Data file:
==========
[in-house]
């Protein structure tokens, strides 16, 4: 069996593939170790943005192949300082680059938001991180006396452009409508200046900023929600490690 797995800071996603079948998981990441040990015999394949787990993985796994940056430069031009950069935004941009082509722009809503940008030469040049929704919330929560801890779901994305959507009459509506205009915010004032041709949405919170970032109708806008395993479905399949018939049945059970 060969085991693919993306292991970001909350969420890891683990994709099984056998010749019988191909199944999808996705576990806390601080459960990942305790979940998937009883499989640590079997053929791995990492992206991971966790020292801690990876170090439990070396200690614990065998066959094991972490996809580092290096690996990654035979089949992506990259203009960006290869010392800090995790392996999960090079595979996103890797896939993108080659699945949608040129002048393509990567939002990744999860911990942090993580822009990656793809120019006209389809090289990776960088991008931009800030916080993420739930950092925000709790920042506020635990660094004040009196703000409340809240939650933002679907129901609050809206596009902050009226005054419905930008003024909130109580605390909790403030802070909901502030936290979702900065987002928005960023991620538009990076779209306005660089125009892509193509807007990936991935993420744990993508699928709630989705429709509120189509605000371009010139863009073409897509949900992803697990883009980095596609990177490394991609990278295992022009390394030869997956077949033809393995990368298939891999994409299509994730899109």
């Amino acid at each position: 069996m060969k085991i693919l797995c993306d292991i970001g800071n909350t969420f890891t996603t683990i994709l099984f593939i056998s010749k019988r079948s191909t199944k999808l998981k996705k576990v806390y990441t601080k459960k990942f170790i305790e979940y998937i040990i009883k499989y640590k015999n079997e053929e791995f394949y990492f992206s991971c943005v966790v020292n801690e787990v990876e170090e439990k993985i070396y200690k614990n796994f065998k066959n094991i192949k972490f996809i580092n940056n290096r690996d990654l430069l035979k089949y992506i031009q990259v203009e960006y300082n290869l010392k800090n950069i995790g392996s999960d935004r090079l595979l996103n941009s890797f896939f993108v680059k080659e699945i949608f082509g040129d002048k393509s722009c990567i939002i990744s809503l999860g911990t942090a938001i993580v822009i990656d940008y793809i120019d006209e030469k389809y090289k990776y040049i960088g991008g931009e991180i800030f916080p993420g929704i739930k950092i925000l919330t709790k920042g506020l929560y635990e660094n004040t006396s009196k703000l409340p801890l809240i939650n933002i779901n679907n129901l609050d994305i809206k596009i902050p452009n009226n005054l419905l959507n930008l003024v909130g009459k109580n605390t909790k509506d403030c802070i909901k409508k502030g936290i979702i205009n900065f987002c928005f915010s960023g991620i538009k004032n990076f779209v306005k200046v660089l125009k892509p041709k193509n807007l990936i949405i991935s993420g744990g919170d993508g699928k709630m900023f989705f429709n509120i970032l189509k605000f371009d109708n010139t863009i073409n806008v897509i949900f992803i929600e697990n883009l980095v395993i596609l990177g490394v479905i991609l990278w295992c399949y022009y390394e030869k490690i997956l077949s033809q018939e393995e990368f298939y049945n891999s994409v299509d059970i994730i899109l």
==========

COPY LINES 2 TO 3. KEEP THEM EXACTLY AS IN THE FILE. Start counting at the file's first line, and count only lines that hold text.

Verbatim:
């Protein structure tokens, strides 16, 4: 069996593939170790943005192949300082680059938001991180006396452009409508200046900023929600490690 797995800071996603079948998981990441040990015999394949787990993985796994940056430069031009950069935004941009082509722009809503940008030469040049929704919330929560801890779901994305959507009459509506205009915010004032041709949405919170970032109708806008395993479905399949018939049945059970 060969085991693919993306292991970001909350969420890891683990994709099984056998010749019988191909199944999808996705576990806390601080459960990942305790979940998937009883499989640590079997053929791995990492992206991971966790020292801690990876170090439990070396200690614990065998066959094991972490996809580092290096690996990654035979089949992506990259203009960006290869010392800090995790392996999960090079595979996103890797896939993108080659699945949608040129002048393509990567939002990744999860911990942090993580822009990656793809120019006209389809090289990776960088991008931009800030916080993420739930950092925000709790920042506020635990660094004040009196703000409340809240939650933002679907129901609050809206596009902050009226005054419905930008003024909130109580605390909790403030802070909901502030936290979702900065987002928005960023991620538009990076779209306005660089125009892509193509807007990936991935993420744990993508699928709630989705429709509120189509605000371009010139863009073409897509949900992803697990883009980095596609990177490394991609990278295992022009390394030869997956077949033809393995990368298939891999994409299509994730899109």
């Amino acid at each position: 069996m060969k085991i693919l797995c993306d292991i970001g800071n909350t969420f890891t996603t683990i994709l099984f593939i056998s010749k019988r079948s191909t199944k999808l998981k996705k576990v806390y990441t601080k459960k990942f170790i305790e979940y998937i040990i009883k499989y640590k015999n079997e053929e791995f394949y990492f992206s991971c943005v966790v020292n801690e787990v990876e170090e439990k993985i070396y200690k614990n796994f065998k066959n094991i192949k972490f996809i580092n940056n290096r690996d990654l430069l035979k089949y992506i031009q990259v203009e960006y300082n290869l010392k800090n950069i995790g392996s999960d935004r090079l595979l996103n941009s890797f896939f993108v680059k080659e699945i949608f082509g040129d002048k393509s722009c990567i939002i990744s809503l999860g911990t942090a938001i993580v822009i990656d940008y793809i120019d006209e030469k389809y090289k990776y040049i960088g991008g931009e991180i800030f916080p993420g929704i739930k950092i925000l919330t709790k920042g506020l929560y635990e660094n004040t006396s009196k703000l409340p801890l809240i939650n933002i779901n679907n129901l609050d994305i809206k596009i902050p452009n009226n005054l419905l959507n930008l003024v909130g009459k109580n605390t909790k509506d403030c802070i909901k409508k502030g936290i979702i205009n900065f987002c928005f915010s960023g991620i538009k004032n990076f779209v306005k200046v660089l125009k892509p041709k193509n807007l990936i949405i991935s993420g744990g919170d993508g699928k709630m900023f989705f429709n509120i970032l189509k605000f371009d109708n010139t863009i073409n806008v897509i949900f992803i929600e697990n883009l980095v395993i596609l990177g490394v479905i991609l990278w295992c399949y022009y390394e030869k490690i997956l077949s033809q018939e393995e990368f298939y049945n891999s994409v299509d059970i994730i899109l």